specialization obligatory optional, 2 credits, 90 minutes/weekly
Requirement: exam (5) (write exam)
Obligatory/Recommended studies: ethology
Responsible person: József Topál, PhD
Lecturer: József Topál, PhD
Consultation possibilities: after the last lecture
Books: slides of the lectures; Shettleworth, S. J. (2010) Cognition, Evolution, and Behavior New York: Oxford
1. A brief history of the study of animal mind: from Darwin to Griffin. The rise of modern cognitive ethology and current challenges.
2. Methodological considerations: the basics of experimental design in the field of animal cognition. Clever-Hans effect and the role Clever Hans plays in methodological development
3. How do we define animal intelligence? An integration of the cognitive, evolutionary and ecological-adaptational approaches.
4. The dual nature of cognitive processing. Physical cognition I.: abilities underlying object representation. Experiments on deductive reasoning in human and nonhuman animals.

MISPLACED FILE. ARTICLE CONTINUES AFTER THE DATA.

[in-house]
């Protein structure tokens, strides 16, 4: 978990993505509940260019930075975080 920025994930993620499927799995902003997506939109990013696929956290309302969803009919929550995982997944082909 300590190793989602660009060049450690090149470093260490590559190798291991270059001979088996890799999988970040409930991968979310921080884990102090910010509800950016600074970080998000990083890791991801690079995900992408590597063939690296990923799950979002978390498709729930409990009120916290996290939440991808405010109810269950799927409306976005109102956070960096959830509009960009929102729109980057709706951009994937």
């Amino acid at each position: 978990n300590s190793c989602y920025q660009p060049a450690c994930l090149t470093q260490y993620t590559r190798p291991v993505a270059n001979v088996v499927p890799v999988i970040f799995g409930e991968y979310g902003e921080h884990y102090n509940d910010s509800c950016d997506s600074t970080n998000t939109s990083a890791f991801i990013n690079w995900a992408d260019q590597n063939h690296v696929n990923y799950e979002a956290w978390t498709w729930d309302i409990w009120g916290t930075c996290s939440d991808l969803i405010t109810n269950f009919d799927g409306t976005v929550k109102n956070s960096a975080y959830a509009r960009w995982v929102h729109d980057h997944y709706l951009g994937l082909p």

5. Physical cognition II: The origins of human numerical ability. A comparative investigation of skills supporting transitive inference.
6. Social cognition I.: Categories of social learning, tool use and innovative behaviours among nonhuman species.
7. Social cognition II.: The evolutionary roots of imitation. The ethological description of play behaviour. Why do (some) animals like to play?
8. Specific aspects of social cognition: social competence I.: Theory of mind in nonhuman species. Self-recognition and self-awareness.
9. Social competence II.: Evolution and development of the human theory of mind abilities.
10. Going to the roots of communication skills in humans and animals.
11. The evolutionary origin of linguistic skills: language experiments with apes and other species.
12. The dog as a model for understanding human social cognition I.
13. The dog as a model for understanding human social cognition II.
14. How cognitive ethology can contribute to our understanding ethics and animal welfare issues?